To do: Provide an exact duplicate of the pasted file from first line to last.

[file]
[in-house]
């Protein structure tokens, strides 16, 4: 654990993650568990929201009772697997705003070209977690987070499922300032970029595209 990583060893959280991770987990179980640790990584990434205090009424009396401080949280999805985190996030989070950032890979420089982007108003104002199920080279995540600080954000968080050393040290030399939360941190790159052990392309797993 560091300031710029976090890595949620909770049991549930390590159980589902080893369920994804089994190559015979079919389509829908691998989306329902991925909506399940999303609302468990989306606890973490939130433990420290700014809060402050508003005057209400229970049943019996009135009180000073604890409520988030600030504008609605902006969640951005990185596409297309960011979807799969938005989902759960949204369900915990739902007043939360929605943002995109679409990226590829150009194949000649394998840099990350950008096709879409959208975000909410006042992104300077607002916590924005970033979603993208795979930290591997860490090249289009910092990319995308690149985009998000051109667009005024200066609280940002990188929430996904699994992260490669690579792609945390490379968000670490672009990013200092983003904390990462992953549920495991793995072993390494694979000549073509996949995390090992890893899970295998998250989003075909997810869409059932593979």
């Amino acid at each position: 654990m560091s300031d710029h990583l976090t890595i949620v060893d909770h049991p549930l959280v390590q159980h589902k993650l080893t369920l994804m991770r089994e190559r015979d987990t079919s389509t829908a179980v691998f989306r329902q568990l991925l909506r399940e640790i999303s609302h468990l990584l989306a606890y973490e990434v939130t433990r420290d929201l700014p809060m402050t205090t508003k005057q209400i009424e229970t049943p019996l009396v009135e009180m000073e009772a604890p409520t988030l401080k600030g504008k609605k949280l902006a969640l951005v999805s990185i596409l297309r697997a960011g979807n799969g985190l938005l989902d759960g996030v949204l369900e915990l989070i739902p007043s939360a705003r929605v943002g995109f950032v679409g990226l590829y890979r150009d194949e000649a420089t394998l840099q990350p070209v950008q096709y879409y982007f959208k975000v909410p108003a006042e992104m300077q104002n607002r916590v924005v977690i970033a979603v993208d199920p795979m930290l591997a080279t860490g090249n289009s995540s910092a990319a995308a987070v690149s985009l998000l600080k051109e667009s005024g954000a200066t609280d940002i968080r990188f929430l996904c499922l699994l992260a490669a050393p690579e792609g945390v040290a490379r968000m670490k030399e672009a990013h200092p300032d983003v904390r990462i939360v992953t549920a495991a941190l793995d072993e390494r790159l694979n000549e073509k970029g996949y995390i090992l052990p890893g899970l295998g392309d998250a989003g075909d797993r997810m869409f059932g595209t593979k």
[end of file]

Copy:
[in-house]
């Protein structure tokens, strides 16, 4: 654990993650568990929201009772697997705003070209977690987070499922300032970029595209 990583060893959280991770987990179980640790990584990434205090009424009396401080949280999805985190996030989070950032890979420089982007108003104002199920080279995540600080954000968080050393040290030399939360941190790159052990392309797993 560091300031710029976090890595949620909770049991549930390590159980589902080893369920994804089994190559015979079919389509829908691998989306329902991925909506399940999303609302468990989306606890973490939130433990420290700014809060402050508003005057209400229970049943019996009135009180000073604890409520988030600030504008609605902006969640951005990185596409297309960011979807799969938005989902759960949204369900915990739902007043939360929605943002995109679409990226590829150009194949000649394998840099990350950008096709879409959208975000909410006042992104300077607002916590924005970033979603993208795979930290591997860490090249289009910092990319995308690149985009998000051109667009005024200066609280940002990188929430996904699994992260490669690579792609945390490379968000670490672009990013200092983003904390990462992953549920495991793995072993390494694979000549073509996949995390090992890893899970295998998250989003075909997810869409059932593979």
């Amino acid at each position: 654990m560091s300031d710029h990583l976090t890595i949620v060893d909770h049991p549930l959280v390590q159980h589902k993650l080893t369920l994804m991770r089994e190559r015979d987990t079919s389509t829908a179980v691998f989306r329902q568990l991925l909506r399940e640790i999303s609302h468990l990584l989306a606890y973490e990434v939130t433990r420290d929201l700014p809060m402050t205090t508003k005057q209400i009424e229970t049943p019996l009396v009135e009180m000073e009772a604890p409520t988030l401080k600030g504008k609605k949280l902006a969640l951005v999805s990185i596409l297309r697997a960011g979807n799969g985190l938005l989902d759960g996030v949204l369900e915990l989070i739902p007043s939360a705003r929605v943002g995109f950032v679409g990226l590829y890979r150009d194949e000649a420089t394998l840099q990350p070209v950008q096709y879409y982007f959208k975000v909410p108003a006042e992104m300077q104002n607002r916590v924005v977690i970033a979603v993208d199920p795979m930290l591997a080279t860490g090249n289009s995540s910092a990319a995308a987070v690149s985009l998000l600080k051109e667009s005024g954000a200066t609280d940002i968080r990188f929430l996904c499922l699994l992260a490669a050393p690579e792609g945390v040290a490379r968000m670490k030399e672009a990013h200092p300032d983003v904390r990462i939360v992953t549920a495991a941190l793995d072993e390494r790159l694979n000549e073509k970029g996949y995390i090992l052990p890893g899970l295998g392309d998250a989003g075909d797993r997810m869409f059932g595209t593979k």